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The Phantom of the Opera: A Visual Delight

The Phantom of the Opera performing at the Wang Theatre can be described in two words – visual delight. The play is produced by Cameron Mackintosh, the prolific producer of four of the most successful musicals: Cats, Les Miserables, Phantom of the Opera and Miss Saigon; and, when his talent is brought together with the Really Useful Theatre Company, outstanding music, great sets and brilliant use of lights, a perfect harmony develops to create a lovely theatre experience.
The haunting music punctuates every scene with amazing skill. It is arguably Andrew Lloyd Webber in his prime. Winner of 20 Tony Awards, Harold Prince has directed Ted Keegan, Rebecca Pitcher and John Cuda skillfully in their roles as the Phantom, the Diva Christine Daae, and her lover Raoul.
The plot revolves around the story of a Phantom who lurks in an Opera House and how he falls in love with Christine, a chorus girl. She becomes the diva, and discovers in herself the “Angel of Music.” The Phantom continues to hold the Opera House owners to ransom, and attempts are made to get rid of him. Raoul makes a powerful character as the man who Christine is in love with and who goes to battle with the Phantom in order to rescue her.
The sets used are brilliant. In the beginning scenes a large chandelier is raised in dramatic fashion to start the entire tale of the Opera House. Subsequently, the same chandelier crashes to the floor in dramatic fashion–an act of destruction promised by the Phantom to the owners of the Opera House for not following his instructions. The entire set of scenes at the lake have a mystical feel about them: candles, a misty lake, a boat, and of course the powerful music.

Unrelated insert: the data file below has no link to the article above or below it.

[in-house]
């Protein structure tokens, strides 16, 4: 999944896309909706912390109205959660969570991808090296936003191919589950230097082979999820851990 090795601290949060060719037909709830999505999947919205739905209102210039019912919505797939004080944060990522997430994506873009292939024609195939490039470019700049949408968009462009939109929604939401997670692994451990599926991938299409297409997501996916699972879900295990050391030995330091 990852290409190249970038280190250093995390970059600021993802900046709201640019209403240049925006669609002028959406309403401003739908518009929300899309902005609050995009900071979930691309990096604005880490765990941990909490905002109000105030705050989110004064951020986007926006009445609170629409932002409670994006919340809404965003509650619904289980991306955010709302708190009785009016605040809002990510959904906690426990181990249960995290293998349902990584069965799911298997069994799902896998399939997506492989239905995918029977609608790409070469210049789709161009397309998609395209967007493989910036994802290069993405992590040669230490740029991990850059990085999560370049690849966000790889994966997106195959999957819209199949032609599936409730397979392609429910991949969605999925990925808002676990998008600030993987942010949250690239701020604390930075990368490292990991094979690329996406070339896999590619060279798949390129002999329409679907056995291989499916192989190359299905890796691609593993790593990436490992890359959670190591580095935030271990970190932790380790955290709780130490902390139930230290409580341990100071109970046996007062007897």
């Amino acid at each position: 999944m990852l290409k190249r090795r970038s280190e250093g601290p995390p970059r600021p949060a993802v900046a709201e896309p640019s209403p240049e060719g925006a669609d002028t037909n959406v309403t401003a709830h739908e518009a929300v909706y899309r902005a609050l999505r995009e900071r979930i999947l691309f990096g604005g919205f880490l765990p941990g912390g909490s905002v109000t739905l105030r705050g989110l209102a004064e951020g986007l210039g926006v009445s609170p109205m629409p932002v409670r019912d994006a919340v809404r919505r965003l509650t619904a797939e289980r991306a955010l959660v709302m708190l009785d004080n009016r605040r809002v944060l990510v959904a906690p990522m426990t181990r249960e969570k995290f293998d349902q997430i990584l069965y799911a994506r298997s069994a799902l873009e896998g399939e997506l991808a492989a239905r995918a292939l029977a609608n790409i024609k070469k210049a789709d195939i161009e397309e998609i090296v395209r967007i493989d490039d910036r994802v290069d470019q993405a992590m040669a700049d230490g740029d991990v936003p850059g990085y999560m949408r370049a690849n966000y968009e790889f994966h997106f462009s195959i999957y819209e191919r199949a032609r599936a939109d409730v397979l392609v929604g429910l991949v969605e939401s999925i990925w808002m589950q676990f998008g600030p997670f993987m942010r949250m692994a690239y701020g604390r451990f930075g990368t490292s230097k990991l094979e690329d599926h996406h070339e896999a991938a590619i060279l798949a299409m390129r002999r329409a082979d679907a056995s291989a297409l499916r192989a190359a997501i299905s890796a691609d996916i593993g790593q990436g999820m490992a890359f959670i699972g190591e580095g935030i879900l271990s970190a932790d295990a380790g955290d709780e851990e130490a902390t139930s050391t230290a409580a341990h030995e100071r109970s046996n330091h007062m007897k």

Christine and the Phantom sing some memorable duets. The rendition of “Phantom of the Opera” is lovely, as are “Stranger Than You Dreamt It” and “The Point of No Return.” The visual effects of the wrath of the Phantom are outstanding, with orange flares crashing into the sky highlighting his rage. When the curtain scene comes the audience almost gasps when a black cloth covering the Phantom is yanked away to reveal an empty chair and just the mask that remains.
Tickets are hard to come by, despite the show running for an extra week. The $16 category is not bad in terms of the view of the stage, but the audio quality isn’t that great. If available, the $26 or higher sections would be a worthwhile investment. The Phantom of the Opera is a show that should not be missed!

February 12, 2001
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